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« Reply #10 on: February 24, 2012, 07:11:37 AM »

The majority of the linguists whom I've read who have discussed the linguistic situation of the area in Jesus' time do accept the idea that our Lord likely would have had knowledge of Greek. It is an uncontroversial idea, but I suppose that doesn't stop some who (need to) believe that rigid language/dialect boundaries that don't even exist now surely must've existed back then...usually to make everything fit with their particular theology/epistemology. Roll Eyes

Exactly! The same people overlook the fact that according to their scripture Allah gave Mary's son a revelation bearing a Greek title! Cheesy
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« Reply #11 on: February 24, 2012, 07:14:29 AM »


I point that out to people who claim Jesus only spoke Hebrew or Aramaic all the time and all I ever get is something like "I don't know anything at all about history and I don't want to believe you, so, no - no one in the Middle East spoke Greek." Its really exasperating when its coming from other Christians, who believe Jesus is God, yet somehow incapable of speaking some languages.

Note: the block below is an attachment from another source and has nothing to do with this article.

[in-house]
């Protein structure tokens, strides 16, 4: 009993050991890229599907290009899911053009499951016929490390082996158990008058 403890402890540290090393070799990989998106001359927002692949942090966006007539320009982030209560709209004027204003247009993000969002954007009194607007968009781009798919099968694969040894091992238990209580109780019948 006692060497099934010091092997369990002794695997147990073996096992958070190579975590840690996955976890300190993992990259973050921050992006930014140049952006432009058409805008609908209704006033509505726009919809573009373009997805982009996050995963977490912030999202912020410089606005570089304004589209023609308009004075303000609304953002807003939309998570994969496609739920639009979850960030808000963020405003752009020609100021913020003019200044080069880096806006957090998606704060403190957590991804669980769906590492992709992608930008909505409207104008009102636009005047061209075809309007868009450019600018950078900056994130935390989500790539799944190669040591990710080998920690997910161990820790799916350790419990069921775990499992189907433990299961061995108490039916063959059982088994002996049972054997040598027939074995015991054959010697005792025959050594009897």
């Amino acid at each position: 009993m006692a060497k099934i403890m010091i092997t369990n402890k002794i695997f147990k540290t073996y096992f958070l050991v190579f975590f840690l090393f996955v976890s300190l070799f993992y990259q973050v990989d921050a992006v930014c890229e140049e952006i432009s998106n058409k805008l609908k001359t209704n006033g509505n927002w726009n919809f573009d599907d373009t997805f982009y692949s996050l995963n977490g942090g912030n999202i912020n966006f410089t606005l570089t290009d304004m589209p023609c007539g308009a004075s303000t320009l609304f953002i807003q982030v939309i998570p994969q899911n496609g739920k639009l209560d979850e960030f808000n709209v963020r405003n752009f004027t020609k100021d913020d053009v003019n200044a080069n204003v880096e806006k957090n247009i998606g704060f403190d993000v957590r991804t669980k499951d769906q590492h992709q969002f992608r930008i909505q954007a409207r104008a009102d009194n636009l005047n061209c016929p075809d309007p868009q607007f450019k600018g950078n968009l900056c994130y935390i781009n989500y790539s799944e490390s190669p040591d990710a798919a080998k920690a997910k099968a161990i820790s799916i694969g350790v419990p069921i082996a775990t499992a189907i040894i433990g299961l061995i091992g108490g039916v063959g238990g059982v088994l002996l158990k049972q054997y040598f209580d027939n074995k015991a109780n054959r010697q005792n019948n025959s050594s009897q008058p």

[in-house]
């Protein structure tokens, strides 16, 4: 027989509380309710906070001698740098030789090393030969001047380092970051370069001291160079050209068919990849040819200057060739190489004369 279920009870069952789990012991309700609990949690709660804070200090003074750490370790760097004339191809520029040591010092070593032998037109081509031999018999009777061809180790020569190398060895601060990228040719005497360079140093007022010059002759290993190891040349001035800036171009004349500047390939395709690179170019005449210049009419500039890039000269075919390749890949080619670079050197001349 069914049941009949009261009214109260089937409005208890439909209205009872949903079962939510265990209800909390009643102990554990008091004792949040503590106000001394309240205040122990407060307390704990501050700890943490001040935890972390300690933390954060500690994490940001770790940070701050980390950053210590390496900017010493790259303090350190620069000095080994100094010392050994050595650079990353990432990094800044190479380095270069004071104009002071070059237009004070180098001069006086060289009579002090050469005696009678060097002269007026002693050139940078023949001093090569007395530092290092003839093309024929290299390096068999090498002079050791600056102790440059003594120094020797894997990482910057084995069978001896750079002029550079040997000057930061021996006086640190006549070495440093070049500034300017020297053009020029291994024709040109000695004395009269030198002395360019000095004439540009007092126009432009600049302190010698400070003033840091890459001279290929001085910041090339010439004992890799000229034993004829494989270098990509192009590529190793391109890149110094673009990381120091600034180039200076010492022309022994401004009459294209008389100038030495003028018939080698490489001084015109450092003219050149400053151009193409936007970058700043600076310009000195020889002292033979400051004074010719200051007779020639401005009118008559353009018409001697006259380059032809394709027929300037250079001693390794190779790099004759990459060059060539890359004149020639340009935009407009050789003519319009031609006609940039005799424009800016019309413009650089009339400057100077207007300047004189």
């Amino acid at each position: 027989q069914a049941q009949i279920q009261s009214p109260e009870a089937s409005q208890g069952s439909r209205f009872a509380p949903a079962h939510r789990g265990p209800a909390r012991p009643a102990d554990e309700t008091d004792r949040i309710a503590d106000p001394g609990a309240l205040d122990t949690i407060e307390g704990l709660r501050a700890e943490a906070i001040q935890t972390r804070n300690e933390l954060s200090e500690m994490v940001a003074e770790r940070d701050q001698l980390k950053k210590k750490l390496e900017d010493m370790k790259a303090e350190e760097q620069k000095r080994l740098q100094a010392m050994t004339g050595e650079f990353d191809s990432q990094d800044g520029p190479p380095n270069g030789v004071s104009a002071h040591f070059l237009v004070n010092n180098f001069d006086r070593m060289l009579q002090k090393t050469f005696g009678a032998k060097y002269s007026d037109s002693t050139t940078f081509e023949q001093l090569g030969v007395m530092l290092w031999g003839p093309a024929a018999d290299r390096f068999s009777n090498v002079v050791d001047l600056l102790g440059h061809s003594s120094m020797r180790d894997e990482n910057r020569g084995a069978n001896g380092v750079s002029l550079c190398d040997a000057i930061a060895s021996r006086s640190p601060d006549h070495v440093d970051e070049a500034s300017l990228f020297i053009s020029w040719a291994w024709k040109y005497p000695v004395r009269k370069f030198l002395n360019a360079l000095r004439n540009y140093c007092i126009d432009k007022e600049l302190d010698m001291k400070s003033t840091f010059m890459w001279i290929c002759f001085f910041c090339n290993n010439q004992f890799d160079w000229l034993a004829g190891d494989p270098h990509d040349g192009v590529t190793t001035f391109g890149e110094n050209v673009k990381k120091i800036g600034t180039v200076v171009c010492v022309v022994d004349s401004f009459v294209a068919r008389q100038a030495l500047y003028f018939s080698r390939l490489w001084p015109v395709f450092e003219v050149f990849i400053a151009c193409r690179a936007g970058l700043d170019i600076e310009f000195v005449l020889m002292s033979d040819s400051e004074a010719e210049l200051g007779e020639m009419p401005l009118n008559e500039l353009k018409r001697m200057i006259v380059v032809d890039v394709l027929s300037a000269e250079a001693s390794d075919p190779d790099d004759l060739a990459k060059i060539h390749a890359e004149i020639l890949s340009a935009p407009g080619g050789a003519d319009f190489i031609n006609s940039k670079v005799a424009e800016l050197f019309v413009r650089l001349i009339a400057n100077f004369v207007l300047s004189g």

Figure out the popularity of the Greek language in Israel at that time: we have the Greek translation of the Hebrew Bible, which was used by our first martyr in his discourse to the Jews.  Smiley
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« Reply #12 on: February 24, 2012, 07:16:52 AM »

What language would the Lord and Pontius Pilate have spoken during their exchange?

I had always assumed they spoke in Greek ...

Since Muslims deny the Passion, they think that Jesus never entered Pontius Pilate's palace. They mostly believe that someone else (number one candidate being Judas Iscariot) was accidentally considered Jesus and crucified in His stead. This would mean that Judas Iscariot could speak Greek though.  Grin
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« Reply #13 on: February 24, 2012, 07:48:25 AM »

What language would the Lord and Pontius Pilate have spoken during their exchange?

I had always assumed they spoke in Greek ...

In Master and Margarita they used Russian to speak with each other.  I'm going to go with that as the correct answer. 
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« Reply #14 on: February 24, 2012, 10:58:37 AM »

What language would the Lord and Pontius Pilate have spoken during their exchange?

I had always assumed they spoke in Greek ...
If I remember correctly, Mel Gibson wanted us to believe they spoke in Latin. The Theologian and Evangelist John tells us that the title on the cross was written in Hebrew, Greek, and Latin (John 19:20), so it's not impossible.
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« Reply #15 on: February 24, 2012, 11:34:27 AM »

What language would the Lord and Pontius Pilate have spoken during their exchange?

I had always assumed they spoke in Greek ...
If I remember correctly, Mel Gibson wanted us to believe they spoke in Latin. The Theologian and Evangelist John tells us that the title on the cross was written in Hebrew, Greek, and Latin (John 19:20), so it's not impossible.

Yes, Jesus and Pilate are speaking Latin in the The Passion.